4 Figure 6: ad-hoc real scenario with 4 calls Figure 7: ad-hoc real scenario with 7 calls Results for the ad-hoc mode ideal scenario are reported in figures 3, 4 and 5. In this case the key step occurs when the eleventh call is added. Now, delay and jitter are the parameters which show unacceptable values. The average packet delay is around 100 miliseconds, and as we explained in some previous cases this is a bad value because, if the average is 100 ms, it is because many packets have a delay over 150 miliseconds which is not acceptable. The jitter s variance presents an abrupt jump between the tenth and eleventh calls. A high variability in the jitter shows bad quality in the communication, in this case very bad quality. The lost packet rate changes from 0% to 0.3%, which is an important change. Since it is an ideal scenario and packets need only one hop to arrive the destination node, if there are dropped packets it is because in the originating node queue there are 50 packets waiting to be sent, and a new one is generated and dropped because the queue is full. Therefore, this low lost packet rate explains why the delay is so high. A quick conclusion is that eleven or more calls cannot be established in an ad-hoc scenario with ideal conditions. In the ad-hoc real scenario we cannot present a summary result, because the results in every simulation were different. It depends on which calls are running in the scenario and which nodes are involved in these calls. To explain this, figures 6 and 7, which are measuring the instantaneous delay of each packet in the scenario, are shown. In figure 7, seven calls are running properly over the scenario. It is easy to check that packet delay is always under 40 miliseconds and most of the time under 20 miliseconds, which is an acceptable value. However figure 6 shows the results with just 4 VoIP calls running with poor values for the delay, with a packet delay value over 50 miliseconds much of the time in 2 calls, and one of them with peaks which reach more than 150 miliseconds. If the jitter graphs were shown we could see a much more higher variability in the 4 calls simulation. Finally, in the 4 calls simulation there were dropped packets in one call, whereas there were not dropped packets in the simulation with 7 calls. Other scenarios were simulated, and we found scenarios with 4 calls with good parameters values and scenarios with 7 calls with unacceptable quality in the conversations. We did not find a simulation with 8 calls working properly. We simulated many times with different combinations of calls, but no simulation presented good results. These results are a very good example to explain that in a real ad-hoc scenario it is impossible to obtain a general result, because it very much depends which nodes establish a conversation and which nodes are involved in the path of each conversation, whether a particular conversation will have an acceptable or not acceptable quality The last commentary in this real ad-hoc scenario is that we found one case when even one call could not be established, because the routing protocol did not find a path between the caller and the callee. Checking the trace output file we saw that all the packets sent from the originating node were dropped because the originating node did not know the following hop. 4. STATISTICAL ANALYSIS We tried to find if there are some pattern in the delay and jitter statistical distribution. In this way, by only glancing at a distribution from a particular VoIP call we should be able to recognize if the quality of that conversation is good or not. Following this objective we obtained histograms with packet percentage versus time, for packet delay and jitter as we can see in figure 8 and figure 9. Figure 8 shows that when we have a simulation with good parameters, the distribution which describes this situation is an exponential distribution in packet delay, because for the most part the packets have a low delay. Obviously the exponential does not start at time = 0, because it is impossible for a packet to experience a delay of 0 seconds. The minimum will be around 1 or 2 miliseconds. If we add more calls and consider the first bad case, 6 calls simulation, the distribution has a peak at low values of delay, which includes about 20% of the packets, but there is an important percentage of packets with high delay values, between 100 and 200 miliseconds. The shape of this distribution is something like a U. If more calls are added, the peak in the low values disappears, and more packets are in the high values, at this moment a distribution similar to a normal distribution can be seen, as the last graph in figure 8 shows. Obviously, this distribution is centered around a high packet delay value. A different evolution occurs in packet jitter, figure 9. With 4 calls, there is a normal distribution centered around 8 miliseconds, with short and symmetrical queues, which is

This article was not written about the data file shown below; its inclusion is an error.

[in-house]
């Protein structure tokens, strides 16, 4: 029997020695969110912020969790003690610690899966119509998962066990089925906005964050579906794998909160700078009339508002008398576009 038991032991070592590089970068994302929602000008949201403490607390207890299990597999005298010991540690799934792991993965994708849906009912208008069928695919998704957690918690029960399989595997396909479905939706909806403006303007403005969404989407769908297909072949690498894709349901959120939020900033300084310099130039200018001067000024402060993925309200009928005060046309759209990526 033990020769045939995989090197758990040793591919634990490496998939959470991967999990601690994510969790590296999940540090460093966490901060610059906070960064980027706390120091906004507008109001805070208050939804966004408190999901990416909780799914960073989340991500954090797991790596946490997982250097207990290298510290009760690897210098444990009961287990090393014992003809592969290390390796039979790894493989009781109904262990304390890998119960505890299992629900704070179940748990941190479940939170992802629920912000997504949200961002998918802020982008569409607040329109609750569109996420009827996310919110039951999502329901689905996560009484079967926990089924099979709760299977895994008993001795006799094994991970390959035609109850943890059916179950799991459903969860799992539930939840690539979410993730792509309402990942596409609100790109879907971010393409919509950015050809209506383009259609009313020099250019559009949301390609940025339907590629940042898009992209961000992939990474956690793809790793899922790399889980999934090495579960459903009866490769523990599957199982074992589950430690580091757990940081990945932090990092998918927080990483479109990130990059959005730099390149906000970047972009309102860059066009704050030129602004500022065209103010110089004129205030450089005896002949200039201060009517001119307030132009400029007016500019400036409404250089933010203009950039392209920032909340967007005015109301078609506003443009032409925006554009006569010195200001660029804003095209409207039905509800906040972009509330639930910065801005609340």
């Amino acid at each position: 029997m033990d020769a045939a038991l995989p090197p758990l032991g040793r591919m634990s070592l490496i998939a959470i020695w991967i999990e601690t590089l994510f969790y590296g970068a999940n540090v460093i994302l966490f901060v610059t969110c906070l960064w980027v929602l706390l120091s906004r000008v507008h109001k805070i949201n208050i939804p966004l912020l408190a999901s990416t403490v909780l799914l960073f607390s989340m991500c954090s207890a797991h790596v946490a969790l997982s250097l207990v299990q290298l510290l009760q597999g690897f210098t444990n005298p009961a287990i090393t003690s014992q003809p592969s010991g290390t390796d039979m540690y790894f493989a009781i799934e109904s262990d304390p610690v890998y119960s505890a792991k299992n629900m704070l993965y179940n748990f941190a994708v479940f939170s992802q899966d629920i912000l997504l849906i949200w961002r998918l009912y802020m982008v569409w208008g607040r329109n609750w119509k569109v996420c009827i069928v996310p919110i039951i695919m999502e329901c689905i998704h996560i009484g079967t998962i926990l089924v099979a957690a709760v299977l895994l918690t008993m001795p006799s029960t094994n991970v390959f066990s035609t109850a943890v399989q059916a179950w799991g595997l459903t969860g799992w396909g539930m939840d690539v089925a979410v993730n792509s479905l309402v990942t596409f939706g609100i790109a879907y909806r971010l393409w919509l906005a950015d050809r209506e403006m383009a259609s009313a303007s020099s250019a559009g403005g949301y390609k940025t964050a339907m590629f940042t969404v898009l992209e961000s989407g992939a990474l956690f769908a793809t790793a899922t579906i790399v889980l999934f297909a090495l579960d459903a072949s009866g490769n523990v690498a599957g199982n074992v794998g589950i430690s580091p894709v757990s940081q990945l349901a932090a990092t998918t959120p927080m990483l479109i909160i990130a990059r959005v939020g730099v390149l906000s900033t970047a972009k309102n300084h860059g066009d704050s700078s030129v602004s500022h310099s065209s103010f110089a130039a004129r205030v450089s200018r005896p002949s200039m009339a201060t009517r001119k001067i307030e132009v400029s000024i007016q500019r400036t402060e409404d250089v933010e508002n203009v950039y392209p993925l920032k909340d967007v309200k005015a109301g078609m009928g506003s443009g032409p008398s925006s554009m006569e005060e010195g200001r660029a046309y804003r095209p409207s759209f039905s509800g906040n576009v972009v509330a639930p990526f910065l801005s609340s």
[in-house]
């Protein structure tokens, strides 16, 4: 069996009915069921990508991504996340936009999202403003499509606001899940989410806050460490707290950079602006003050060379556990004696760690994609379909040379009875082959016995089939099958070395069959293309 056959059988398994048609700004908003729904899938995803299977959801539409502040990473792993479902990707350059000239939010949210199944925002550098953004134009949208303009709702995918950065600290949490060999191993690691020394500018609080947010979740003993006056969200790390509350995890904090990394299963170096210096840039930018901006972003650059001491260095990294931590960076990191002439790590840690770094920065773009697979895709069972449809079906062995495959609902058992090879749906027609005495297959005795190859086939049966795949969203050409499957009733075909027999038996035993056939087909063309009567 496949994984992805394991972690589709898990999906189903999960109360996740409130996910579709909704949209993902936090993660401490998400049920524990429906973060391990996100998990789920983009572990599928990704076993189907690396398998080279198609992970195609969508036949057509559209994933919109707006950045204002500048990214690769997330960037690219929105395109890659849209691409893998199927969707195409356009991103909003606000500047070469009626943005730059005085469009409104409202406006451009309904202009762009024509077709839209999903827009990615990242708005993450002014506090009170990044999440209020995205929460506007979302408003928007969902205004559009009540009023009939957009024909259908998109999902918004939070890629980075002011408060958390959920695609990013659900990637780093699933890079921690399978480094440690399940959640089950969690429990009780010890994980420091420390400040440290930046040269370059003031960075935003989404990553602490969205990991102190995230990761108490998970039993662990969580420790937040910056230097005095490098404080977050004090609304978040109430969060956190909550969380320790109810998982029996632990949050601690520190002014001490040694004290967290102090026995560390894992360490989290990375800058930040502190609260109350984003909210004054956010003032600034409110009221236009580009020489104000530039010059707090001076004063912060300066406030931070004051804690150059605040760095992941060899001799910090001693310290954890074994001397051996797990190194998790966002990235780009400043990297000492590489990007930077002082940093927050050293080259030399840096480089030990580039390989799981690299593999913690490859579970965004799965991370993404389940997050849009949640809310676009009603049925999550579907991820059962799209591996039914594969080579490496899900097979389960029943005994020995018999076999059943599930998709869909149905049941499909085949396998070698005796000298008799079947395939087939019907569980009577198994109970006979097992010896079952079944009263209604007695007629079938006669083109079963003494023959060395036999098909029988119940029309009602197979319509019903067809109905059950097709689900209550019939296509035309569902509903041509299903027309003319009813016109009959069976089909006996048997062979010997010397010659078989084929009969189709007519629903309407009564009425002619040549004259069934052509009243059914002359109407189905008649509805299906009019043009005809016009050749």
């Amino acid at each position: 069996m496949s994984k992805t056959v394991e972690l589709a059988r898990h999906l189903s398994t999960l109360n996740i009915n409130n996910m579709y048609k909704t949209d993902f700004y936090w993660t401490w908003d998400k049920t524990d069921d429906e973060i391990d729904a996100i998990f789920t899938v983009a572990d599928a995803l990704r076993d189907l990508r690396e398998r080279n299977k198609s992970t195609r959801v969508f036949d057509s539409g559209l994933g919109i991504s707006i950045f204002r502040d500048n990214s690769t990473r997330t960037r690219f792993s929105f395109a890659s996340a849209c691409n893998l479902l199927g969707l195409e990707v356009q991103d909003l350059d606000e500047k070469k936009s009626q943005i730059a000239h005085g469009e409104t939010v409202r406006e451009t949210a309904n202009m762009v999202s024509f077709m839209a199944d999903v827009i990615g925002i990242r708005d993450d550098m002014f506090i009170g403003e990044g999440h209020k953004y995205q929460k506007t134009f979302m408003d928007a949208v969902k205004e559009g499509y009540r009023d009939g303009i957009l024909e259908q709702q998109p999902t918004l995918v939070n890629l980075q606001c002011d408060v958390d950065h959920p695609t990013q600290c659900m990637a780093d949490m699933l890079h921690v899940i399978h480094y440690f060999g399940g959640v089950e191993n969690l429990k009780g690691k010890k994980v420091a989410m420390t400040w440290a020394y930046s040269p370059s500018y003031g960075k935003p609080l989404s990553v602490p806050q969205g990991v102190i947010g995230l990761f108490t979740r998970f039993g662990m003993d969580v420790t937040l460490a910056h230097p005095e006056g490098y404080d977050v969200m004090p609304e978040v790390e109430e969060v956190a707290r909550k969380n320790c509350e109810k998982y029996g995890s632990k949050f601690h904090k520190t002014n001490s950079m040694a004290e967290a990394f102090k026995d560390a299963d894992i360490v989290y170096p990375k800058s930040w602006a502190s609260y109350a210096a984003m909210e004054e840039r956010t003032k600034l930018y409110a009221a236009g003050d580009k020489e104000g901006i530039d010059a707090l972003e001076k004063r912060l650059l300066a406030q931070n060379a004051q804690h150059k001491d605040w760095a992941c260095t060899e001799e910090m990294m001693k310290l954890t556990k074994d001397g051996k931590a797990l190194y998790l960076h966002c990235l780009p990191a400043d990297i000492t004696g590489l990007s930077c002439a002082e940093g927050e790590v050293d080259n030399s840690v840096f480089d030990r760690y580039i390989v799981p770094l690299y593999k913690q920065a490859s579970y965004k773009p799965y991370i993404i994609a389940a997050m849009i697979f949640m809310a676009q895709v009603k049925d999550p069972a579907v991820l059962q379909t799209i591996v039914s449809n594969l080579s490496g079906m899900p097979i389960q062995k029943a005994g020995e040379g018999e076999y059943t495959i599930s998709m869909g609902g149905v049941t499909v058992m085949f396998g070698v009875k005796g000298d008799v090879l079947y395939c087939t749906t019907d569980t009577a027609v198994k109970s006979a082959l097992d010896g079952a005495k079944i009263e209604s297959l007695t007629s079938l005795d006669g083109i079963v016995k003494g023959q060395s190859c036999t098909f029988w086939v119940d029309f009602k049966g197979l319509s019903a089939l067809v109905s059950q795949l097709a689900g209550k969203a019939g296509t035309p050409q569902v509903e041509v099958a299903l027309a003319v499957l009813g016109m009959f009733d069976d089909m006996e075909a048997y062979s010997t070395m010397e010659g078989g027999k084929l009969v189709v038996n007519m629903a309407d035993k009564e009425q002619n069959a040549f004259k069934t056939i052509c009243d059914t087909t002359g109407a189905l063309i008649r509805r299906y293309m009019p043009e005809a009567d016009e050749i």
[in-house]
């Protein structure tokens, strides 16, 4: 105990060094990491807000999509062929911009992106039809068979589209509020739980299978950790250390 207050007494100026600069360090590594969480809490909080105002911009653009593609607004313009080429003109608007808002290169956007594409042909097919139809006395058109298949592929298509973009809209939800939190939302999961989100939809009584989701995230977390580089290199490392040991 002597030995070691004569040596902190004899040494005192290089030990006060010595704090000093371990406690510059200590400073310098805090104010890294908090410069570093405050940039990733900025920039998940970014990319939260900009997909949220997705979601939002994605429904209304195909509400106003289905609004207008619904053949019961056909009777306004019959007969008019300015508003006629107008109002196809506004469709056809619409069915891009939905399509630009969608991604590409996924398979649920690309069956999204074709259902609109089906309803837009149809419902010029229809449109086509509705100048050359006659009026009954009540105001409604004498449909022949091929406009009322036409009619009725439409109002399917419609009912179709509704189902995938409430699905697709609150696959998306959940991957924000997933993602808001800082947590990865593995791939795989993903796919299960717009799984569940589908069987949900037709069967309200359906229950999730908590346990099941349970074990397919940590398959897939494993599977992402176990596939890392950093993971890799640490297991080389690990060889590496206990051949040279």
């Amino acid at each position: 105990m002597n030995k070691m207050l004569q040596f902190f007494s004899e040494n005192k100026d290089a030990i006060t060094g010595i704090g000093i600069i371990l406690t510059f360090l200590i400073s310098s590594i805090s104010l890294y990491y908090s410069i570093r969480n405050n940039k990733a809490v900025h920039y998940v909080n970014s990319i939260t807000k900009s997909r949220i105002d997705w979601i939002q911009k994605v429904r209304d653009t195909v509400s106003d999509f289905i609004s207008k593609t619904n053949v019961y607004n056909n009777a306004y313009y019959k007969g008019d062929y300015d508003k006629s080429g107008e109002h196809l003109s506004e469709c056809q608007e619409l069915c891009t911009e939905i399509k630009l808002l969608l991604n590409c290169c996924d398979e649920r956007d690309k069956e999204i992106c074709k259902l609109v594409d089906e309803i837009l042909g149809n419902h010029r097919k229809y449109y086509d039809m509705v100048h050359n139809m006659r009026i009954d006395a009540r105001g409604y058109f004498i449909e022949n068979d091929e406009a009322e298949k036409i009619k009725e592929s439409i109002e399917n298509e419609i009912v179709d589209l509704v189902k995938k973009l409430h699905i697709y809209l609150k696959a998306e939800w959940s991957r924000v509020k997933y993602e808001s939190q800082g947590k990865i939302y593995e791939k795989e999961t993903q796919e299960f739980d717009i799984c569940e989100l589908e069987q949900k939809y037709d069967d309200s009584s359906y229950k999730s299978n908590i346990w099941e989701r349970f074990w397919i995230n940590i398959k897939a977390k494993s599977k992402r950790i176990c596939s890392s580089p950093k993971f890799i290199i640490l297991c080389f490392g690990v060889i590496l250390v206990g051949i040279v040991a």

5 Figure 8: Delay Distribution Evolution. From left to right: Packet Delay Histogram 4 calls, Packet Delay Histogram 6 calls and Packet Delay Histogram 8 calls. All histograms are obtained from infrastructure mode real scenario Figure 9: Jitter Distribution Evolution. From left to right: Packet Jitter Histogram 4 calls, Packet Jitter Histogram 6 calls and Packet Jitter Histogram 9 calls. All histograms are obtained from infrastructure mode real scenario the expected result when the jitter presents a good quality value. In the case with 6 calls, when the conversations start to become poor quality, the queue on the right side is longer and the distribution presents a non-symmetrical shape. With 9 calls, the aspect of the distribution is like an exponential distribution starting in low values and with a very long right queue. Since the important factor for the jitter is the variance, obviously, the highest variance when there are most calls, and the 4 calls graph is the one which exhibits the lowest variance. With this statistical analysis an interesting pattern model can be established. Looking at one delay or jitter packet distribution for one conversation we will be able to know what is happening approximately, and if that conversation will have good or bad quality by comparing the distribution with one of the previous explained patterns. 5. CONCLUSIONS In this paper we have evaluated the performance of VoIP calls over b WLANs, in infrastructure and ad-hoc mode architectures. We have proposed and discussed several scenarios with differents features. We measured different parameters, involved in every realtime communication, such as packet delay, jitter and lost packet rate, and on the basis of them we have determined the maximum number of VoIP calls which can be supported by a WLAN. A statistical analysis is presented, to enable us to look for comparison patterns. In this way just by making a comparison with a given distribution we can know, approximately, what is happening in that conversation. The most important result obtained in all infrastructure mode scenarios simulated is that 5 VoIP calls can be established. When the sixth call is added, in the three infrastructure mode cases, the lost packet rate was not 0% anymore and the average delay increases abruptly, in one case up to 50 miliseconds, in the other two up to 100 miliseconds. Jitter s variance presented a slight increase. Worse results were obtained if more calls were added. A similar conclusion could be made in the ad-hoc ideal scenario, when the nodes are very close together. In this case 10 calls can be established at the same time without problems. When the eleventh call was added, average delay and jitter variance grows until they reach unacceptable values. At this point a lost packet rate that was not 0% appeared. It was a low rate of 0.3% but with an important meaning because it expalins why the delay is so high. There are no conclusions with values in an ad-hoc real scenario. The reason is because in this case every simulation made presented a different behavior. In a real ad-hoc scenario it becomes very important which nodes are establishing a conversation and which are the intermediate nodes. Whether the calls can be supported is a function of node distribution and which nodes are involved in the calls. We showed that a network scenario with 7 calls could be established, whereas a different situation with 4 calls had bad quality. We did not find any simulation with 8 calls running properly over this real scenario. Finally the statistical analysis made shows that the evolution in packet delay goes from an exponential distribution, when there are good performance features in a scenario, towards a normal distribution centering around a high delay value, when bad quality is expected. In packet jitter the evolution goes from a normal distribution centering around a known value towards an exponential distribution. 6. ACKNOWLEDGMENTS The authors would like to thank the anonymous reviewers for insightful ideas and suggestions that made it possible to write a better article. Also we want to thank IMPROVISA project (TSI C03-027) for its support.

6 7. REFERENCES [1] N. G. Corporation. Implementing the voip network. a technical briefing series on voip and converged networks. 3:Page 6, August [2] IEEE Edition (ISO/IEC : 1999). Standards for Information Technology Telecommunications and Information Exchange between Systems Local and Metropolitan Area Network Specific Requirements Part 11: Wireless LAN Medium Access Control (MAC) and Physical Layer (PHY) Specifications.